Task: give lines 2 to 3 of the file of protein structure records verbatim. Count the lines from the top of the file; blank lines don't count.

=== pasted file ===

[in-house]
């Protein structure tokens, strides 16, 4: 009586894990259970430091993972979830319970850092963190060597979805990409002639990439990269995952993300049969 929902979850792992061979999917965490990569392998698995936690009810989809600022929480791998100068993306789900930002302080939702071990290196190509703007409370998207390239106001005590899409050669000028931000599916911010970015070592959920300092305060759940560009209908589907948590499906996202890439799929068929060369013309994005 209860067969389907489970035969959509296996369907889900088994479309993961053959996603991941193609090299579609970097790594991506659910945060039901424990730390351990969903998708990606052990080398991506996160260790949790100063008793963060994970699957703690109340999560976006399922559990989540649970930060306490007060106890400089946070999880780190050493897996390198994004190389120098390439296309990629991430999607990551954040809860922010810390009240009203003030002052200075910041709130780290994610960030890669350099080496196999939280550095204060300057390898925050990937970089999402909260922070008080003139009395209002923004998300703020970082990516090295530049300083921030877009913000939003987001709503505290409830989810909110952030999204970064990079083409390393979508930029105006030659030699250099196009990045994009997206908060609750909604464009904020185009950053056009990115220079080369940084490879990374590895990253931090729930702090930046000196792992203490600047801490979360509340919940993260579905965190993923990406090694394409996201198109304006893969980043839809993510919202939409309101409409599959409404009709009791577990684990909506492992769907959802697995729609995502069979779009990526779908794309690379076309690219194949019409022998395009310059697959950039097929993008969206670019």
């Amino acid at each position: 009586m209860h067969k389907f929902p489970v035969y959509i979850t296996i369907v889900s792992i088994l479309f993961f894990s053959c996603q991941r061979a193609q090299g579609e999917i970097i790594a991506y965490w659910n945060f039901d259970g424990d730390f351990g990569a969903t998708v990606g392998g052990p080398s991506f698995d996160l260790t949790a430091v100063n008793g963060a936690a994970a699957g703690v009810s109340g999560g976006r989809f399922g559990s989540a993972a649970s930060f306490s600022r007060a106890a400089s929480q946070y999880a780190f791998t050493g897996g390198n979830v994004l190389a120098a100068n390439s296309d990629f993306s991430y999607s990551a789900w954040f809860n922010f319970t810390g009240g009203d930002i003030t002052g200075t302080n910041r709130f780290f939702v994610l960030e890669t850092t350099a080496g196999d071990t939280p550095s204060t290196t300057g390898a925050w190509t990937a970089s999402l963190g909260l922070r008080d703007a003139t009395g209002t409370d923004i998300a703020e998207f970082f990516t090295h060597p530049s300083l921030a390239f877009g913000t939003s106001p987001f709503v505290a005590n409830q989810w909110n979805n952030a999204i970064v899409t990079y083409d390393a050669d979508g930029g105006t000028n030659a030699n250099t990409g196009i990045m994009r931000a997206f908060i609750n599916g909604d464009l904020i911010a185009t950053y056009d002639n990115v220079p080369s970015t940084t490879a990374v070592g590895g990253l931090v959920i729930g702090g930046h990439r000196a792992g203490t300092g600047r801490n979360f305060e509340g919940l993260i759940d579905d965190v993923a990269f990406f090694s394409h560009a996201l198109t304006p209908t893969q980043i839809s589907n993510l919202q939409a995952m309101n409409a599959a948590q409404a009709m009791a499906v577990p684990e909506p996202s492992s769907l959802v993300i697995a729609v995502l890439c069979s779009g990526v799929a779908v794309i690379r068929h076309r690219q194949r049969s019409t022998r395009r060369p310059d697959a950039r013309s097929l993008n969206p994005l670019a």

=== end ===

């Protein structure tokens, strides 16, 4: 009586894990259970430091993972979830319970850092963190060597979805990409002639990439990269995952993300049969 929902979850792992061979999917965490990569392998698995936690009810989809600022929480791998100068993306789900930002302080939702071990290196190509703007409370998207390239106001005590899409050669000028931000599916911010970015070592959920300092305060759940560009209908589907948590499906996202890439799929068929060369013309994005 209860067969389907489970035969959509296996369907889900088994479309993961053959996603991941193609090299579609970097790594991506659910945060039901424990730390351990969903998708990606052990080398991506996160260790949790100063008793963060994970699957703690109340999560976006399922559990989540649970930060306490007060106890400089946070999880780190050493897996390198994004190389120098390439296309990629991430999607990551954040809860922010810390009240009203003030002052200075910041709130780290994610960030890669350099080496196999939280550095204060300057390898925050990937970089999402909260922070008080003139009395209002923004998300703020970082990516090295530049300083921030877009913000939003987001709503505290409830989810909110952030999204970064990079083409390393979508930029105006030659030699250099196009990045994009997206908060609750909604464009904020185009950053056009990115220079080369940084490879990374590895990253931090729930702090930046000196792992203490600047801490979360509340919940993260579905965190993923990406090694394409996201198109304006893969980043839809993510919202939409309101409409599959409404009709009791577990684990909506492992769907959802697995729609995502069979779009990526779908794309690379076309690219194949019409022998395009310059697959950039097929993008969206670019």
């Amino acid at each position: 009586m209860h067969k389907f929902p489970v035969y959509i979850t296996i369907v889900s792992i088994l479309f993961f894990s053959c996603q991941r061979a193609q090299g579609e999917i970097i790594a991506y965490w659910n945060f039901d259970g424990d730390f351990g990569a969903t998708v990606g392998g052990p080398s991506f698995d996160l260790t949790a430091v100063n008793g963060a936690a994970a699957g703690v009810s109340g999560g976006r989809f399922g559990s989540a993972a649970s930060f306490s600022r007060a106890a400089s929480q946070y999880a780190f791998t050493g897996g390198n979830v994004l190389a120098a100068n390439s296309d990629f993306s991430y999607s990551a789900w954040f809860n922010f319970t810390g009240g009203d930002i003030t002052g200075t302080n910041r709130f780290f939702v994610l960030e890669t850092t350099a080496g196999d071990t939280p550095s204060t290196t300057g390898a925050w190509t990937a970089s999402l963190g909260l922070r008080d703007a003139t009395g209002t409370d923004i998300a703020e998207f970082f990516t090295h060597p530049s300083l921030a390239f877009g913000t939003s106001p987001f709503v505290a005590n409830q989810w909110n979805n952030a999204i970064v899409t990079y083409d390393a050669d979508g930029g105006t000028n030659a030699n250099t990409g196009i990045m994009r931000a997206f908060i609750n599916g909604d464009l904020i911010a185009t950053y056009d002639n990115v220079p080369s970015t940084t490879a990374v070592g590895g990253l931090v959920i729930g702090g930046h990439r000196a792992g203490t300092g600047r801490n979360f305060e509340g919940l993260i759940d579905d965190v993923a990269f990406f090694s394409h560009a996201l198109t304006p209908t893969q980043i839809s589907n993510l919202q939409a995952m309101n409409a599959a948590q409404a009709m009791a499906v577990p684990e909506p996202s492992s769907l959802v993300i697995a729609v995502l890439c069979s779009g990526v799929a779908v794309i690379r068929h076309r690219q194949r049969s019409t022998r395009r060369p310059d697959a950039r013309s097929l993008n969206p994005l670019a």